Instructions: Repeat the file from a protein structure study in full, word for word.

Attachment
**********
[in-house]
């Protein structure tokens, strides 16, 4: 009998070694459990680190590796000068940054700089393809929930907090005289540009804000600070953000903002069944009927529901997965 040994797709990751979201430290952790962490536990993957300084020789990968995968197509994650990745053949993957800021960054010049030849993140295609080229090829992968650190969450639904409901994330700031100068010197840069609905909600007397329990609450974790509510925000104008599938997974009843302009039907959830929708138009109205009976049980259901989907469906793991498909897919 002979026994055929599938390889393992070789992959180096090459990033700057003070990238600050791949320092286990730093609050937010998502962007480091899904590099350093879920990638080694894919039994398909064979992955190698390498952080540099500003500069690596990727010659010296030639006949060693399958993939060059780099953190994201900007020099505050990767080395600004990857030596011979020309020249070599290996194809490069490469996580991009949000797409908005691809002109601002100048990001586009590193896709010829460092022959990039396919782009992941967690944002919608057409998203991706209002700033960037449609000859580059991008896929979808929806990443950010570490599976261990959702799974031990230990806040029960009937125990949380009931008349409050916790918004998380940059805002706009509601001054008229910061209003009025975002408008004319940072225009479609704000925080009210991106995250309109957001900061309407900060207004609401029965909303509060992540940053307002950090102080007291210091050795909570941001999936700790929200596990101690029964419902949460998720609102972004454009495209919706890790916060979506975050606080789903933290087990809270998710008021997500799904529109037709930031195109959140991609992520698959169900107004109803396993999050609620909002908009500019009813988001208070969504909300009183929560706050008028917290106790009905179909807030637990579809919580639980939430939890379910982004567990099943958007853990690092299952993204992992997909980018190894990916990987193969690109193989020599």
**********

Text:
[in-house]
């Protein structure tokens, strides 16, 4: 009998070694459990680190590796000068940054700089393809929930907090005289540009804000600070953000903002069944009927529901997965 040994797709990751979201430290952790962490536990993957300084020789990968995968197509994650990745053949993957800021960054010049030849993140295609080229090829992968650190969450639904409901994330700031100068010197840069609905909600007397329990609450974790509510925000104008599938997974009843302009039907959830929708138009109205009976049980259901989907469906793991498909897919 002979026994055929599938390889393992070789992959180096090459990033700057003070990238600050791949320092286990730093609050937010998502962007480091899904590099350093879920990638080694894919039994398909064979992955190698390498952080540099500003500069690596990727010659010296030639006949060693399958993939060059780099953190994201900007020099505050990767080395600004990857030596011979020309020249070599290996194809490069490469996580991009949000797409908005691809002109601002100048990001586009590193896709010829460092022959990039396919782009992941967690944002919608057409998203991706209002700033960037449609000859580059991008896929979808929806990443950010570490599976261990959702799974031990230990806040029960009937125990949380009931008349409050916790918004998380940059805002706009509601001054008229910061209003009025975002408008004319940072225009479609704000925080009210991106995250309109957001900061309407900060207004609401029965909303509060992540940053307002950090102080007291210091050795909570941001999936700790929200596990101690029964419902949460998720609102972004454009495209919706890790916060979506975050606080789903933290087990809270998710008021997500799904529109037709930031195109959140991609992520698959169900107004109803396993999050609620909002908009500019009813988001208070969504909300009183929560706050008028917290106790009905179909807030637990579809919580639980939430939890379910982004567990099943958007853990690092299952993204992992997909980018190894990916990987193969690109193989020599």